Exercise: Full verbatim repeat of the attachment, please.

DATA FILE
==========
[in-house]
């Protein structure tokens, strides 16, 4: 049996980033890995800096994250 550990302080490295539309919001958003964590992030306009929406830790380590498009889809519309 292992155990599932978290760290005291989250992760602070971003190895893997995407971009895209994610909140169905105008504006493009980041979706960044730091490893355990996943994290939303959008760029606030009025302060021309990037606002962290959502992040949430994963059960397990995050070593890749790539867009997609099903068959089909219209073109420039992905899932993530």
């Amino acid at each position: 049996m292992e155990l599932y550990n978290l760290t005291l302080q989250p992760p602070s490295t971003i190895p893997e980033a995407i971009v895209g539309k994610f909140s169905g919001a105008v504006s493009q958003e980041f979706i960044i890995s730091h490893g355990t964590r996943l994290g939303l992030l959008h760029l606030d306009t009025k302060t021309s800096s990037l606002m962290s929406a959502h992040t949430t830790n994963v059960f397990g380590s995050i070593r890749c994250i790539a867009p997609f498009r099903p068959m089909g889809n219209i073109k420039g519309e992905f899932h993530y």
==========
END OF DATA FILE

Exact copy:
[in-house]
């Protein structure tokens, strides 16, 4: 049996980033890995800096994250 550990302080490295539309919001958003964590992030306009929406830790380590498009889809519309 292992155990599932978290760290005291989250992760602070971003190895893997995407971009895209994610909140169905105008504006493009980041979706960044730091490893355990996943994290939303959008760029606030009025302060021309990037606002962290959502992040949430994963059960397990995050070593890749790539867009997609099903068959089909219209073109420039992905899932993530």
């Amino acid at each position: 049996m292992e155990l599932y550990n978290l760290t005291l302080q989250p992760p602070s490295t971003i190895p893997e980033a995407i971009v895209g539309k994610f909140s169905g919001a105008v504006s493009q958003e980041f979706i960044i890995s730091h490893g355990t964590r996943l994290g939303l992030l959008h760029l606030d306009t009025k302060t021309s800096s990037l606002m962290s929406a959502h992040t949430t830790n994963v059960f397990g380590s995050i070593r890749c994250i790539a867009p997609f498009r099903p068959m089909g889809n219209i073109k420039g519309e992905f899932h993530y």